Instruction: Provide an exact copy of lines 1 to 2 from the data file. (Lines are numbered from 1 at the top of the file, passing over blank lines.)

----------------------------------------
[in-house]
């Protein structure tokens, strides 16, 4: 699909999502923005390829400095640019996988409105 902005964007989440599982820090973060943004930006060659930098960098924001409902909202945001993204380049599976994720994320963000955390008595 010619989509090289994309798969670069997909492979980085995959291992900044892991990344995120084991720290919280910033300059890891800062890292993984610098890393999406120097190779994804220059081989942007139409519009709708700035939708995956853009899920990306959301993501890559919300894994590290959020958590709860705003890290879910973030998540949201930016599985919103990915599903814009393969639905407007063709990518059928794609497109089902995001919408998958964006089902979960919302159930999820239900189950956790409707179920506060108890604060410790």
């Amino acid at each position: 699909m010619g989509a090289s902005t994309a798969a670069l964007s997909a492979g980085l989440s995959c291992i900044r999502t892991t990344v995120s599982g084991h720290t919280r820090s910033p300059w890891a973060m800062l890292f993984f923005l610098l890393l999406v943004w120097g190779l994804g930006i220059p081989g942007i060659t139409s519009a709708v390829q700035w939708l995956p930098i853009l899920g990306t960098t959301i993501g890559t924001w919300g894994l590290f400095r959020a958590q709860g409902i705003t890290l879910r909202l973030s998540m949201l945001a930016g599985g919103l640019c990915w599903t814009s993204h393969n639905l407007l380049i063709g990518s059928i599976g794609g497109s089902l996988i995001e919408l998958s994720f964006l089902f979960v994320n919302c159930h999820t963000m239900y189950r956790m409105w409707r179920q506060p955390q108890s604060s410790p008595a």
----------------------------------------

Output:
[in-house]
């Protein structure tokens, strides 16, 4: 699909999502923005390829400095640019996988409105 902005964007989440599982820090973060943004930006060659930098960098924001409902909202945001993204380049599976994720994320963000955390008595 010619989509090289994309798969670069997909492979980085995959291992900044892991990344995120084991720290919280910033300059890891800062890292993984610098890393999406120097190779994804220059081989942007139409519009709708700035939708995956853009899920990306959301993501890559919300894994590290959020958590709860705003890290879910973030998540949201930016599985919103990915599903814009393969639905407007063709990518059928794609497109089902995001919408998958964006089902979960919302159930999820239900189950956790409707179920506060108890604060410790």